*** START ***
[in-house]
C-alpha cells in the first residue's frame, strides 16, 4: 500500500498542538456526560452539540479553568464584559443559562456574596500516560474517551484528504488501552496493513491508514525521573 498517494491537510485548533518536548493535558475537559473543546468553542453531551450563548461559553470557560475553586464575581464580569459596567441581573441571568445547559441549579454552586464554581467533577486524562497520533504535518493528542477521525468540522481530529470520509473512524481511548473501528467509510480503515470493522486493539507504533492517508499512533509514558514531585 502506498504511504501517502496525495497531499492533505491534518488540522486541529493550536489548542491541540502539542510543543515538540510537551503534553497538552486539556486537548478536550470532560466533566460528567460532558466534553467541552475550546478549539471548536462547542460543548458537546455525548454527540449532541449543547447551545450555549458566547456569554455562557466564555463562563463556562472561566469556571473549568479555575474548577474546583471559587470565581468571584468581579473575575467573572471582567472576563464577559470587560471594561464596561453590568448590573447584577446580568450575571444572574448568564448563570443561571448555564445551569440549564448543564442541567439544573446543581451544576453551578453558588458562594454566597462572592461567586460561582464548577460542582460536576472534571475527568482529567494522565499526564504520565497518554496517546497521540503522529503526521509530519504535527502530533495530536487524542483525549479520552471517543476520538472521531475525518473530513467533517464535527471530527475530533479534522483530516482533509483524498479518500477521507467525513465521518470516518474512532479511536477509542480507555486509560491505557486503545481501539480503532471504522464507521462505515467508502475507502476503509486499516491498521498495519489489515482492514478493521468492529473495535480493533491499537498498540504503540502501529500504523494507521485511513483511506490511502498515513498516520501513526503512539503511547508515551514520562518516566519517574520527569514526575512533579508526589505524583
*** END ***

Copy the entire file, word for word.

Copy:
[in-house]
C-alpha cells in the first residue's frame, strides 16, 4: 500500500498542538456526560452539540479553568464584559443559562456574596500516560474517551484528504488501552496493513491508514525521573 498517494491537510485548533518536548493535558475537559473543546468553542453531551450563548461559553470557560475553586464575581464580569459596567441581573441571568445547559441549579454552586464554581467533577486524562497520533504535518493528542477521525468540522481530529470520509473512524481511548473501528467509510480503515470493522486493539507504533492517508499512533509514558514531585 502506498504511504501517502496525495497531499492533505491534518488540522486541529493550536489548542491541540502539542510543543515538540510537551503534553497538552486539556486537548478536550470532560466533566460528567460532558466534553467541552475550546478549539471548536462547542460543548458537546455525548454527540449532541449543547447551545450555549458566547456569554455562557466564555463562563463556562472561566469556571473549568479555575474548577474546583471559587470565581468571584468581579473575575467573572471582567472576563464577559470587560471594561464596561453590568448590573447584577446580568450575571444572574448568564448563570443561571448555564445551569440549564448543564442541567439544573446543581451544576453551578453558588458562594454566597462572592461567586460561582464548577460542582460536576472534571475527568482529567494522565499526564504520565497518554496517546497521540503522529503526521509530519504535527502530533495530536487524542483525549479520552471517543476520538472521531475525518473530513467533517464535527471530527475530533479534522483530516482533509483524498479518500477521507467525513465521518470516518474512532479511536477509542480507555486509560491505557486503545481501539480503532471504522464507521462505515467508502475507502476503509486499516491498521498495519489489515482492514478493521468492529473495535480493533491499537498498540504503540502501529500504523494507521485511513483511506490511502498515513498516520501513526503512539503511547508515551514520562518516566519517574520527569514526575512533579508526589505524583